“Many sans serifs, in their rationality, have dispassionate italics that simply look like slanted romans. But typefaces with a humanist inflection can take a different approach, using the kinds of cursive forms more commonly found in seriffed designs. A sans serif whose roman has organic qualities, like these flaring strokes and gently bowing lines, invites an italic with a similarly handmade feel.”
Ideal Sans Italic has not only cursive gestures and an elliptical motif, but a narrower gait than its roman, giving it a recognizably contrasting rhythm in text.
There’s a lot more italic styles to look at in the original article, so head over there if you’re curious. Or you can also check out the history of italics in typography over at Kotke.
The Birth of Inter: How the new open-source typeface used by GitHub and Mozilla came to be
Open Type: Font's Secret World
Once again, Marcin Wichary showers us with some typographical wisdom over at Figma, this time concerning OpenType and the secret world of fonts, which truly feels like a good way of describing OpenType. Sure, the article was written to get Figma users excited about the possibility of using them in the platform, but that doesn’t mean you shouldn’t skip this if you need a refresher or don’t know what OpenType has in store for you.
What’s OpenType?
Think of OpenType as hidden compartments of fonts. Over there, you can find alternative ligatures, alternative characters, maybe different styles for your numerals, auto-conversion of fractions and so, much, more. We’re gonna have a look at a few of the features you could be using with your fancy fonts.
In fact, here’s another little article which glances over most types of OpenType features you didn’t know your fonts had. Let’s have a look at a few:
Old-Style Numerals
Dd you know that there are lowercase and uppercase numerals? Some typefaces do have them too, and their effects are striking:
Oldstyle numerals
Oldstyle numerals
Small Caps
Many typefaces also come with the usually glorious small caps feature, which is literally what it sounds like: alternative figures, which look like the uppercase characters, except they are the same height as the lowercase ones. If you’re wondering about what’s the difference between just reducing the size of uppercase, here’s a small example:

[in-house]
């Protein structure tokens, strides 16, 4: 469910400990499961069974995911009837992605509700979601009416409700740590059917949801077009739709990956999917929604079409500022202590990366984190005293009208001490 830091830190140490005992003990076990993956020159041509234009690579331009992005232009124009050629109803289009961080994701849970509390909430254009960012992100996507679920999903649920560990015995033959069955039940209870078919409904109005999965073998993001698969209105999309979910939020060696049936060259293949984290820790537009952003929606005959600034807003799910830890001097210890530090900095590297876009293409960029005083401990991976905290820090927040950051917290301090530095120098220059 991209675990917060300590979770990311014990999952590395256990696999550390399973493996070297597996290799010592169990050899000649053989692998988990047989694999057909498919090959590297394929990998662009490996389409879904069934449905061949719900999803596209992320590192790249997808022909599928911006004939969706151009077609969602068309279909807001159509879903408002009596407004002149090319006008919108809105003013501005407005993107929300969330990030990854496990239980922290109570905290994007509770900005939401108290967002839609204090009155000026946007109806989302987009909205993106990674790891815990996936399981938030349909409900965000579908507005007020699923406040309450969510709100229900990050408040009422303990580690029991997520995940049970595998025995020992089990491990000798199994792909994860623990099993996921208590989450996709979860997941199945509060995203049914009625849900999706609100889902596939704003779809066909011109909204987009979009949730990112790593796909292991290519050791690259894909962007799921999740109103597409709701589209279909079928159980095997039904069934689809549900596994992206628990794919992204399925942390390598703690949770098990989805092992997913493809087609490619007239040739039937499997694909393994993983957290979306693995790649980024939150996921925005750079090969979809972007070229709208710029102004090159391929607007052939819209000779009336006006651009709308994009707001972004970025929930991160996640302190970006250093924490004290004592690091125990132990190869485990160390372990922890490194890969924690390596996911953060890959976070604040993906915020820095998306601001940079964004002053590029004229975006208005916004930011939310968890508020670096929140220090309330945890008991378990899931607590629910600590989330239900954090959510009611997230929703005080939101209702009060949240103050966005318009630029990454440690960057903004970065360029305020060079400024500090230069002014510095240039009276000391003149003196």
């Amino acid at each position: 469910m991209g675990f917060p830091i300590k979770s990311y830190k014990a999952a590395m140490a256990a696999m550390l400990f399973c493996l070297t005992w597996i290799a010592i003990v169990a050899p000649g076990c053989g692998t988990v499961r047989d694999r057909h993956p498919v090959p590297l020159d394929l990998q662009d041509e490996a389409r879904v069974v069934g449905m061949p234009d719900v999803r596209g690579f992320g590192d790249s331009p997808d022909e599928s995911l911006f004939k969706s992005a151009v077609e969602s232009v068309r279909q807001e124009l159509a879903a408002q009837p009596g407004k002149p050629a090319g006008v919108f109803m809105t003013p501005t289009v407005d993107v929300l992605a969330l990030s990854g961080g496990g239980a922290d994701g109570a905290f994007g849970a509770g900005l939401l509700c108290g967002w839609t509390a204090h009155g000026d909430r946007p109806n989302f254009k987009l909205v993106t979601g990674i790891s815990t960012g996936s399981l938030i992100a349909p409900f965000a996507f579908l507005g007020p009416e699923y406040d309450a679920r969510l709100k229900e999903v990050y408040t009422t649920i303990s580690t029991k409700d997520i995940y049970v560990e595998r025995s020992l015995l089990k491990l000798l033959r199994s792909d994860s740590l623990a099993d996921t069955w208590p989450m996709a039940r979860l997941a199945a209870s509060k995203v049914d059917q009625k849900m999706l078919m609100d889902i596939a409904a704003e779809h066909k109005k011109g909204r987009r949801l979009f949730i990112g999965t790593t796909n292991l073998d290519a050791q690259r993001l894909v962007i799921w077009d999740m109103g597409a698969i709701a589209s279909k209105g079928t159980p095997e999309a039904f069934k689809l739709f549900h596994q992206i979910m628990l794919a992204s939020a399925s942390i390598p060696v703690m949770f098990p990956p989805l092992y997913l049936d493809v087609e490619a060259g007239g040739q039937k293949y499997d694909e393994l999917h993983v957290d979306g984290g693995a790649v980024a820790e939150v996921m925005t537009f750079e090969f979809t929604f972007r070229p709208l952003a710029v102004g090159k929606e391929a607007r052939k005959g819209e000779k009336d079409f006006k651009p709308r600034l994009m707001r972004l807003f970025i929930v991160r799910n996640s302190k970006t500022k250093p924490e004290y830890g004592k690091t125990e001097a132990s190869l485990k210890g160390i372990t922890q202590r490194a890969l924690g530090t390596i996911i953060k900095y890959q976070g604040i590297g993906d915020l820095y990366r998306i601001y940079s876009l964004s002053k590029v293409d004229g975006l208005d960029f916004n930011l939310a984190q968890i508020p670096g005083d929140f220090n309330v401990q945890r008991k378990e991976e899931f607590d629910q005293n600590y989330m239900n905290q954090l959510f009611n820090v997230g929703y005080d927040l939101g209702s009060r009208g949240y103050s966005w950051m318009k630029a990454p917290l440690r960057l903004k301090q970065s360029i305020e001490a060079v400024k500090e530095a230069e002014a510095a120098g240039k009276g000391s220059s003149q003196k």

Oh the good old swashes! Sure, these are mostly used for stylistic purposes and aren’t always available; typically they come with display typefaces. But if they’re available, your headlines can truly gain a new life of their own:
Marcin on the wonders of OpenType:
Through these specimen pages, I learned that not all fonts were made equal. Some came with just a singular option that changed only one character. Other times, a font would have dozens of OpenType features, each affecting the entire character set. In those cases, enabling the feature meant watching a font transform in front of my eyes, morphing into what felt like an entirely new typeface.
The list goes on and on — and Marcin has made amazing little videos on the original article that help immensely, so do please go and check it out yourself.
Is the Language Without Letters the Future?
Although you’ve never met Yukio Ota, you are almost certainly acquainted with his most famous creation. Professor Ota is the designer of the International Emergency Exit Symbol. He has dedicated his life to them, and he becomes energised when he talks about them. Professor Ota’s emergency exit symbol is recognised around the world. But his life’s work is something much more ambitious: an entire language of symbols which he dreams could be the lingua franca of the 21st Century.
I know what you’re thinking, but bear with me. This language’s name is LoCoS, for “Lovers’ Communication System”, and you can think of it as a visual Esperanto language; meaning it does also have worldwide ambitions.
Professor Ota began designing LoCoS in 1964. I get the sense that his devotion to the project comes from the joy of creating. LoCoS is an inviting world to inhabit: one of smiling hearts, delightful symbols and elegant simplicity.
Rather than sounds, all of the symbols represent concepts or physical places / objects, but the beauty of it is the way that concepts can be continued from a base idea, and even combining other symbols to create ideas. Take the following:
Notice how the plus symbol is used to represent person AND medical. Therefore, the + symbol on its own actually represents “medical aid”. Take the person outline of the “reader” symbol and you got yourself the symbol for book.
You can also apply the same principle to, let’s say, places:
The meaning of symbols for things like ‘book’ or ‘library’ can usually be guessed. But it’s impossible to design obvious and universal symbols for abstract concepts like ‘thing’ or ‘thought’ or ‘time’. Nevertheless, LoCoS has a simple and logical system for representing abstract ideas.
But what about what makes language a real language?